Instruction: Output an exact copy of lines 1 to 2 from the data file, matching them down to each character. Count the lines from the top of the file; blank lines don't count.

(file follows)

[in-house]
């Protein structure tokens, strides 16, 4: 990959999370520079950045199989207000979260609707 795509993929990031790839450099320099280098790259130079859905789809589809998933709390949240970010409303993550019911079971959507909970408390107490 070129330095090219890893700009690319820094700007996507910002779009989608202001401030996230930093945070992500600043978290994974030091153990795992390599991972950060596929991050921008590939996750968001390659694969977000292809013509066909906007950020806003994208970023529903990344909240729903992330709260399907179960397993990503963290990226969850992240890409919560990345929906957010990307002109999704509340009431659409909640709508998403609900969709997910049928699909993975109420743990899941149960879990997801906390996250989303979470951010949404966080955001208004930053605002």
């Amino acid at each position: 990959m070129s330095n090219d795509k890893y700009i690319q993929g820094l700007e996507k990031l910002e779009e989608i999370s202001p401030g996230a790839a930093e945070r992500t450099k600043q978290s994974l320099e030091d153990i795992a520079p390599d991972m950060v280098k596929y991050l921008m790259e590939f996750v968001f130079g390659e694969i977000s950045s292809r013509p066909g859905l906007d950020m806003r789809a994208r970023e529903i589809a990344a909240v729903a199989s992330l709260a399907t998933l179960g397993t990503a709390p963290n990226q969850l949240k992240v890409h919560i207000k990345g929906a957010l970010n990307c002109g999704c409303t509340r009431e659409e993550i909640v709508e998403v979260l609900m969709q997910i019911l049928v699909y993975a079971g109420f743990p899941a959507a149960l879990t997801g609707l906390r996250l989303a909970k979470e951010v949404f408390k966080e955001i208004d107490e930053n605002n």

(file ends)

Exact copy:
[in-house]
């Protein structure tokens, strides 16, 4: 990959999370520079950045199989207000979260609707 795509993929990031790839450099320099280098790259130079859905789809589809998933709390949240970010409303993550019911079971959507909970408390107490 070129330095090219890893700009690319820094700007996507910002779009989608202001401030996230930093945070992500600043978290994974030091153990795992390599991972950060596929991050921008590939996750968001390659694969977000292809013509066909906007950020806003994208970023529903990344909240729903992330709260399907179960397993990503963290990226969850992240890409919560990345929906957010990307002109999704509340009431659409909640709508998403609900969709997910049928699909993975109420743990899941149960879990997801906390996250989303979470951010949404966080955001208004930053605002």